A sky-diving accident led to the sacking of college principal Trevor Jones. He speaks to Martin Whittaker after a tribunal backed his claim of discrimination
SELF-CONFESSED action man Trevor Jones always relished a challenge. When he took over as principal of ailing West Oxfordshire College two years ago, he did so with the intention of turning it around.
Within a year he was achieving his aim. But in September 1998 he suffered multiple injuries in a sky-diving accident and spent two-and-a-half months in hospital.
Convinced he could still do his job well, and anxious to plough on with the college's recovery, he pinned his hopes on getting back to work. But he never made it past the college gates - in February last year he was dismissed.
Jones, aged 51, of Witney, Oxfordshire, brought a case for breach of contract and disability discrimination against his former employer. At the employment tribunal in October, the tribunal chairman stated that Trevor Jones had been discriminated against - contrary to the Disability Discrimination Act 1995.
The college conceded that he was disabled and Mr Jones reached an out-of-court settlement on the first day of the hearing which prohibits him from commenting on the monetary award. But in his first interview since the tribunal, he said he was "disgusted" at the way the college had treated him.
"I've been in education for 25 years and in education management for about 10. They have ruined what had otherwise been an unblemished career - absolutely ruined it."
Trevor Jones is passionate about further education - he came through the system himself after leaving school with no qualifications. When he joined West Oxfordshire College in August 1997 - his first principalship - the college had not hit its funding targets since incorporation and in the previous year it received grade 4s for governance and management in its Further Education Funding Council inspection.
Jones set about turning the college around. He formed collaborations with other colleges and local schools, and a partnership with Oxford Brookes University. He also wrought internal changes, adding a marketing unit and reorganising management and staffing from the top down.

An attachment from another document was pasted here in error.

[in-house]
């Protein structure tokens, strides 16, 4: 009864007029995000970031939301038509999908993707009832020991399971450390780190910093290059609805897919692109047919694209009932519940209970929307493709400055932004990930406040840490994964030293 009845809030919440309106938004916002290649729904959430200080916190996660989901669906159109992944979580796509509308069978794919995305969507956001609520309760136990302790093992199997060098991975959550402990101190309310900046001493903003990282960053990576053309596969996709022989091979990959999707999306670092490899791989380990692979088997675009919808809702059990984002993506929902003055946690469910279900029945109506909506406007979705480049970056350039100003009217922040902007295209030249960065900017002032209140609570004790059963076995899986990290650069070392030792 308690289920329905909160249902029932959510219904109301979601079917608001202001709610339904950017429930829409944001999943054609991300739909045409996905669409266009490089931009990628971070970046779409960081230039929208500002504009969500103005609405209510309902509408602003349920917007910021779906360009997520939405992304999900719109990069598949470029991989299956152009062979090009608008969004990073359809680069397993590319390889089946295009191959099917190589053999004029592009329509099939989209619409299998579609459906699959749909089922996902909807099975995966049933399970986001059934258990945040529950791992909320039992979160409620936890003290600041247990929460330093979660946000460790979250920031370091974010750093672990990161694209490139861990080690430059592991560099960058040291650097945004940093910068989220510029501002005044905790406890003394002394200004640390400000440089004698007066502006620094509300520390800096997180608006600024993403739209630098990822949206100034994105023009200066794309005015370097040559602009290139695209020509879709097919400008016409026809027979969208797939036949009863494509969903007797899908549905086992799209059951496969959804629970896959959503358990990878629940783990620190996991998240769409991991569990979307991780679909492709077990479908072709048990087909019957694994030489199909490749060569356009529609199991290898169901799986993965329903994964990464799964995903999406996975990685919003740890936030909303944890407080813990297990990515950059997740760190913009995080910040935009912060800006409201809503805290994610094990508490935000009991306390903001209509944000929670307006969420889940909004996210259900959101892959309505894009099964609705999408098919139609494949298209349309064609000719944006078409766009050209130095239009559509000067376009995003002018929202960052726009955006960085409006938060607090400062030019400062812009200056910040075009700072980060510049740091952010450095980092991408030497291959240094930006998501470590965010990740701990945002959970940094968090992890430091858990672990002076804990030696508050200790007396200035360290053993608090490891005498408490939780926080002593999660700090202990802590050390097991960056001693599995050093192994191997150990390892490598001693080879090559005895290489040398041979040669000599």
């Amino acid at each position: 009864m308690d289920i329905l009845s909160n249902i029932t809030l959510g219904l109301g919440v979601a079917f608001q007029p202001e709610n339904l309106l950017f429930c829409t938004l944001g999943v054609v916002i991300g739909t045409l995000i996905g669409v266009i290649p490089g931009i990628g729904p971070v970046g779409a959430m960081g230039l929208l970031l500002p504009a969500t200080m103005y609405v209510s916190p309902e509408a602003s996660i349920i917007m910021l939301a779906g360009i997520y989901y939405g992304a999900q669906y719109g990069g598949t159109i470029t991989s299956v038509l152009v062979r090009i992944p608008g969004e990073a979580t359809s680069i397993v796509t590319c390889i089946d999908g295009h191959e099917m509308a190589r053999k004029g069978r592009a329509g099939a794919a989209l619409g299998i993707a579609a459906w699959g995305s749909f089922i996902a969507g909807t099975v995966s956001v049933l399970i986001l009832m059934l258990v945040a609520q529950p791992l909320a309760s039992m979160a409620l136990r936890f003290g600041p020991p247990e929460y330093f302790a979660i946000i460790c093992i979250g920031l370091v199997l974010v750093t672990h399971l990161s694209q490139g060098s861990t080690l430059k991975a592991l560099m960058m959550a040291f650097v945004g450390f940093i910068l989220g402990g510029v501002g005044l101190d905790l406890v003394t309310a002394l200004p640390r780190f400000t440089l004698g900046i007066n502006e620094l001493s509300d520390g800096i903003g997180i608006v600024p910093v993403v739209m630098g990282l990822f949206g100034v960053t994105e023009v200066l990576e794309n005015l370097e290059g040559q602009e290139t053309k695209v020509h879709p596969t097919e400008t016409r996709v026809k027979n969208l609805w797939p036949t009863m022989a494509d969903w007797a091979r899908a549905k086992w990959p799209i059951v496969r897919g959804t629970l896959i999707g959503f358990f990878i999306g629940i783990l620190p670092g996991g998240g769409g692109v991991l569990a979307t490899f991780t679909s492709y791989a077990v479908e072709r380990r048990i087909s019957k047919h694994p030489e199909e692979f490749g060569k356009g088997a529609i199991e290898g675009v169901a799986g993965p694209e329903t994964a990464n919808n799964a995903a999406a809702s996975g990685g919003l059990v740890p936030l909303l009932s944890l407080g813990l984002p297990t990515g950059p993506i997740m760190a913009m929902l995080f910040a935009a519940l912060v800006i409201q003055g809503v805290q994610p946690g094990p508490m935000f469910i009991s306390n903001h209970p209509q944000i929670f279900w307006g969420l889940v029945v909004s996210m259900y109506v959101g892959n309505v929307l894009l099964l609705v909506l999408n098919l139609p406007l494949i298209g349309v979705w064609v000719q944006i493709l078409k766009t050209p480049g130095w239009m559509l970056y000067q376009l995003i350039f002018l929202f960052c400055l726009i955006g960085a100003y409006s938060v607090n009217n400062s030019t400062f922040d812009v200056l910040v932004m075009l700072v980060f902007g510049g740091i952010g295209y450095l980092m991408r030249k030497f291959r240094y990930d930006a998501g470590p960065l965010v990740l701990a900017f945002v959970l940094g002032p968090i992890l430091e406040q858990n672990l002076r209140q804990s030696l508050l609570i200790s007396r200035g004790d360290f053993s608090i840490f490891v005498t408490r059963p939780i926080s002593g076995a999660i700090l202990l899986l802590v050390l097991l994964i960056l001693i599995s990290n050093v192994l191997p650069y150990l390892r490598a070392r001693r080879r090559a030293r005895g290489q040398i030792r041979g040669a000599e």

Outside college, father-of-two Mr Jones was just as energetic. He is a one time Territorial Army officer whose interests included running, motorcycle-racing and parachuting. Then on September 20 1998, as he was making his 100th parachute jump at an RAF base at Weston-on-the-Gree, Oxfordshire, disaster struck.
He jumped from 13,000 feet, but his canopy failed to open properly. Although he managed to untangle the chute, he landed badly. He broke his left arm in two places, shattered his left femur, smashed his ankle, broke five ribs, one which pierced a lung, and broke many of the bones in his face. His optic nerve was damaged, leaving him partially-sighted.
He admits the accident was his fault. He was using a new parachute which he'd packed himself. "The only reason I survived was because there was a plastic surgeon jumping that day, who looked after me until they got the helicopter," he said.
Despite his injuries, Jones remains convinced that he would have been able to do his job. He investigated electronic devices and special software which he believes would have helped him overcome his sight problems.
But last February he was dismissed.
"I wanted to go back to work. The thing that I'm more upset about more than anything else is that I'd started to turn the college around.
"I'm a pretty hard guy. I have had injuries not dissimilar to this with racing motorbikes. But when you have injuries like this, you need something to keep you going. Work was 85 per cent of my life - always has been."
He says that with the governors' backing, he was trying to consolidate the college so that it could hit its targets. "There is only so much you can do in a year. I was working day and night to turn things around."
A press release agreed by the college as part of the tribunal settlement confirms this. It is fulsome in its praise of his achievements, saying: "Trevor Jones was successful in his first year of office."
And it charts the improvements he made which "enabled the college to move into many areas of curriculum, now successful, which would have been prohibited by the funding council without the reversal of the previously awarded grade".
These improvements enabled the college to achieve its FEFC tariff unit target for the first time since incorporation."
So why did they sack him? West Oxfordshire College was not prepared to comment further. But Trevor Jones says: "I'm firmly convinced that it was because of the accident."
What now for him? He is still having operations, but can walk with a stick and he is determined to work again. "I'm hoping that there may be some way that I can stay involved in further education. I have a passion for FE. I'd have done nothing in life if it had not been for FE."